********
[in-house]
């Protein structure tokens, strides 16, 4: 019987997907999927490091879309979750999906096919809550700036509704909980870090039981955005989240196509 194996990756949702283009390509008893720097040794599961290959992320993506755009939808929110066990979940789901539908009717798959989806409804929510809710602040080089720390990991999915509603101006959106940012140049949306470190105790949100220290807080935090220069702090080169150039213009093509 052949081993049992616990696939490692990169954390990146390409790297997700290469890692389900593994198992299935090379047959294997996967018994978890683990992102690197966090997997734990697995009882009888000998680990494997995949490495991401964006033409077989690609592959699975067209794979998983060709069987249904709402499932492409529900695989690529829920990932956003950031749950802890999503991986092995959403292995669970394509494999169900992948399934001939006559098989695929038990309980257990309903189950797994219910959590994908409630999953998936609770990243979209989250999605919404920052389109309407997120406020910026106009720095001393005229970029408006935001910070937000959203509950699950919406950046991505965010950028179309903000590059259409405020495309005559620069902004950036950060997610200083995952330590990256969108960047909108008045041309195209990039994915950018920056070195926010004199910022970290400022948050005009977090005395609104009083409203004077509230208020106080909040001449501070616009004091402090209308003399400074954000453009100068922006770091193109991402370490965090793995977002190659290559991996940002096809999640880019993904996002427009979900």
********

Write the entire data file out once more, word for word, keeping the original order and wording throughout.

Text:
[in-house]
């Protein structure tokens, strides 16, 4: 019987997907999927490091879309979750999906096919809550700036509704909980870090039981955005989240196509 194996990756949702283009390509008893720097040794599961290959992320993506755009939808929110066990979940789901539908009717798959989806409804929510809710602040080089720390990991999915509603101006959106940012140049949306470190105790949100220290807080935090220069702090080169150039213009093509 052949081993049992616990696939490692990169954390990146390409790297997700290469890692389900593994198992299935090379047959294997996967018994978890683990992102690197966090997997734990697995009882009888000998680990494997995949490495991401964006033409077989690609592959699975067209794979998983060709069987249904709402499932492409529900695989690529829920990932956003950031749950802890999503991986092995959403292995669970394509494999169900992948399934001939006559098989695929038990309980257990309903189950797994219910959590994908409630999953998936609770990243979209989250999605919404920052389109309407997120406020910026106009720095001393005229970029408006935001910070937000959203509950699950919406950046991505965010950028179309903000590059259409405020495309005559620069902004950036950060997610200083995952330590990256969108960047909108008045041309195209990039994915950018920056070195926010004199910022970290400022948050005009977090005395609104009083409203004077509230208020106080909040001449501070616009004091402090209308003399400074954000453009100068922006770091193109991402370490965090793995977002190659290559991996940002096809999640880019993904996002427009979900």